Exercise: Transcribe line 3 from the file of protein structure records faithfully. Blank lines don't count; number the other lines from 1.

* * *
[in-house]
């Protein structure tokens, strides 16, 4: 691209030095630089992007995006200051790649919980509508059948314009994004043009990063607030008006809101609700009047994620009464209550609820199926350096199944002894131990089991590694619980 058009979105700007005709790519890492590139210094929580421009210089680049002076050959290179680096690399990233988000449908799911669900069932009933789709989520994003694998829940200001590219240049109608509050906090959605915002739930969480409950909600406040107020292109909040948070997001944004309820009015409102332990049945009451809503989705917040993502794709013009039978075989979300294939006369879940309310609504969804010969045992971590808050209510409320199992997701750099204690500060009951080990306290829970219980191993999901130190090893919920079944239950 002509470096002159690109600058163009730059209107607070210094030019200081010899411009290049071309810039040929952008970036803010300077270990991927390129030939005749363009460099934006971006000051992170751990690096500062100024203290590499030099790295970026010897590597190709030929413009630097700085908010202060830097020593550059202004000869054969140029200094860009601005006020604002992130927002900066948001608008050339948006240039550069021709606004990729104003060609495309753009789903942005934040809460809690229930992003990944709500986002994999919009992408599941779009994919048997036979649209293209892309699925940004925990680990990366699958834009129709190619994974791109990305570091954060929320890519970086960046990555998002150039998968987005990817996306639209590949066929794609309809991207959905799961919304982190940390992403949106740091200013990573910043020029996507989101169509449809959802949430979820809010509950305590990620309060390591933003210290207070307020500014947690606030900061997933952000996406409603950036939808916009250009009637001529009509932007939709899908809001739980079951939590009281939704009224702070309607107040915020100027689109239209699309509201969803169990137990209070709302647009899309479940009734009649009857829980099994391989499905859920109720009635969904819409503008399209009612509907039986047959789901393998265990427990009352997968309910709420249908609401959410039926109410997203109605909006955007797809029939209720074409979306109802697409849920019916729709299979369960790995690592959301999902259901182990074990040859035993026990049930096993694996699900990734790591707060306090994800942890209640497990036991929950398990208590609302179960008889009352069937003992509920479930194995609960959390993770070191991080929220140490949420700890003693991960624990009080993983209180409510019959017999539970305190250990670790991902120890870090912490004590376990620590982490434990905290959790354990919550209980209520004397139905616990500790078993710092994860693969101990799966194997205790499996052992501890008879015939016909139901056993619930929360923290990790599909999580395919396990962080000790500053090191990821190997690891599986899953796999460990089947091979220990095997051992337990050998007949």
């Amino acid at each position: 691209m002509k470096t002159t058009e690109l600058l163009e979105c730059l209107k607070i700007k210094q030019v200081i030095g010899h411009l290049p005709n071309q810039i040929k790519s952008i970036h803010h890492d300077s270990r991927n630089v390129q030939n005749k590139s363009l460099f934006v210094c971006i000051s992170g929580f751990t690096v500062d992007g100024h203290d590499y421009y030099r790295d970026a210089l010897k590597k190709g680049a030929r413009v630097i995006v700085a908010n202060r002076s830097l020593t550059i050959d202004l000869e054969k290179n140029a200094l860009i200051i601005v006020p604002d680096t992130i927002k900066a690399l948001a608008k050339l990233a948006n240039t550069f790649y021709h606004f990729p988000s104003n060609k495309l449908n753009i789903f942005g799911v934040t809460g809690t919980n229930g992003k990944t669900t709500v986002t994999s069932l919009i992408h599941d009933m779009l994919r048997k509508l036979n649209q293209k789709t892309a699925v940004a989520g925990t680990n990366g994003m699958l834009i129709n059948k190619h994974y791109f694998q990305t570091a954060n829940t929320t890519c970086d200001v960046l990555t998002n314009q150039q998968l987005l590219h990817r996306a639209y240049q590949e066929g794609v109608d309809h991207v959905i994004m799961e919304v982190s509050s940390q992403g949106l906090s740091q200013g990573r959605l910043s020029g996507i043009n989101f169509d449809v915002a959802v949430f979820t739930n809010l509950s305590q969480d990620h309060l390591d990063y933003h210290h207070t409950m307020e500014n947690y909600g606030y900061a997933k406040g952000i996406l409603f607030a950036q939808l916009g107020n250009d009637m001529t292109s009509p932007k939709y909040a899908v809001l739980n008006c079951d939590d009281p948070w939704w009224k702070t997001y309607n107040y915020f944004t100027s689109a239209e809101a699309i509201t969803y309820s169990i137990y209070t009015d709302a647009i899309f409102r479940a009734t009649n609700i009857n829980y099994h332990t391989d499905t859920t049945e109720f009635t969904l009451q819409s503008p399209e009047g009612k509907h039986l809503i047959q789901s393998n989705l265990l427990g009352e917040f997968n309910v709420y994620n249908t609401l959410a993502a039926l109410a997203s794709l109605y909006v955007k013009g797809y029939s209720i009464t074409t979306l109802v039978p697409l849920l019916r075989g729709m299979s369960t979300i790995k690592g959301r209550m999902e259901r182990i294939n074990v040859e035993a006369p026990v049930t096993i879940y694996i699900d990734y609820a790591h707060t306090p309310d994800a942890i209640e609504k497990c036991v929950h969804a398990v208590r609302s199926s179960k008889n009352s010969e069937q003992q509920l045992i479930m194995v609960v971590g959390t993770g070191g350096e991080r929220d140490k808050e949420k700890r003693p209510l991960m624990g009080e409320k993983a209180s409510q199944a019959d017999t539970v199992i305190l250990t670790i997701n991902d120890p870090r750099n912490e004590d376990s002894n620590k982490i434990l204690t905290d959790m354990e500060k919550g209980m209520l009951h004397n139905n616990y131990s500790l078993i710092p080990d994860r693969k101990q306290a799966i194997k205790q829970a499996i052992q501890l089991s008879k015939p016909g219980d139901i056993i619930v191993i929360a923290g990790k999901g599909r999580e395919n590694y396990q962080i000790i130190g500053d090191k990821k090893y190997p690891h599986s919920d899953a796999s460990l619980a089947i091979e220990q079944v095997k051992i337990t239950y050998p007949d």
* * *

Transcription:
């Amino acid at each position: 691209m002509k470096t002159t058009e690109l600058l163009e979105c730059l209107k607070i700007k210094q030019v200081i030095g010899h411009l290049p005709n071309q810039i040929k790519s952008i970036h803010h890492d300077s270990r991927n630089v390129q030939n005749k590139s363009l460099f934006v210094c971006i000051s992170g929580f751990t690096v500062d992007g100024h203290d590499y421009y030099r790295d970026a210089l010897k590597k190709g680049a030929r413009v630097i995006v700085a908010n202060r002076s830097l020593t550059i050959d202004l000869e054969k290179n140029a200094l860009i200051i601005v006020p604002d680096t992130i927002k900066a690399l948001a608008k050339l990233a948006n240039t550069f790649y021709h606004f990729p988000s104003n060609k495309l449908n753009i789903f942005g799911v934040t809460g809690t919980n229930g992003k990944t669900t709500v986002t994999s069932l919009i992408h599941d009933m779009l994919r048997k509508l036979n649209q293209k789709t892309a699925v940004a989520g925990t680990n990366g994003m699958l834009i129709n059948k190619h994974y791109f694998q990305t570091a954060n829940t929320t890519c970086d200001v960046l990555t998002n314009q150039q998968l987005l590219h990817r996306a639209y240049q590949e066929g794609v109608d309809h991207v959905i994004m799961e919304v982190s509050s940390q992403g949106l906090s740091q200013g990573r959605l910043s020029g996507i043009n989101f169509d449809v915002a959802v949430f979820t739930n809010l509950s305590q969480d990620h309060l390591d990063y933003h210290h207070t409950m307020e500014n947690y909600g606030y900061a997933k406040g952000i996406l409603f607030a950036q939808l916009g107020n250009d009637m001529t292109s009509p932007k939709y909040a899908v809001l739980n008006c079951d939590d009281p948070w939704w009224k702070t997001y309607n107040y915020f944004t100027s689109a239209e809101a699309i509201t969803y309820s169990i137990y209070t009015d709302a647009i899309f409102r479940a009734t009649n609700i009857n829980y099994h332990t391989d499905t859920t049945e109720f009635t969904l009451q819409s503008p399209e009047g009612k509907h039986l809503i047959q789901s393998n989705l265990l427990g009352e917040f997968n309910v709420y994620n249908t609401l959410a993502a039926l109410a997203s794709l109605y909006v955007k013009g797809y029939s209720i009464t074409t979306l109802v039978p697409l849920l019916r075989g729709m299979s369960t979300i790995k690592g959301r209550m999902e259901r182990i294939n074990v040859e035993a006369p026990v049930t096993i879940y694996i699900d990734y609820a790591h707060t306090p309310d994800a942890i209640e609504k497990c036991v929950h969804a398990v208590r609302s199926s179960k008889n009352s010969e069937q003992q509920l045992i479930m194995v609960v971590g959390t993770g070191g350096e991080r929220d140490k808050e949420k700890r003693p209510l991960m624990g009080e409320k993983a209180s409510q199944a019959d017999t539970v199992i305190l250990t670790i997701n991902d120890p870090r750099n912490e004590d376990s002894n620590k982490i434990l204690t905290d959790m354990e500060k919550g209980m209520l009951h004397n139905n616990y131990s500790l078993i710092p080990d994860r693969k101990q306290a799966i194997k205790q829970a499996i052992q501890l089991s008879k015939p016909g219980d139901i056993i619930v191993i929360a923290g990790k999901g599909r999580e395919n590694y396990q962080i000790i130190g500053d090191k990821k090893y190997p690891h599986s919920d899953a796999s460990l619980a089947i091979e220990q079944v095997k051992i337990t239950y050998p007949d």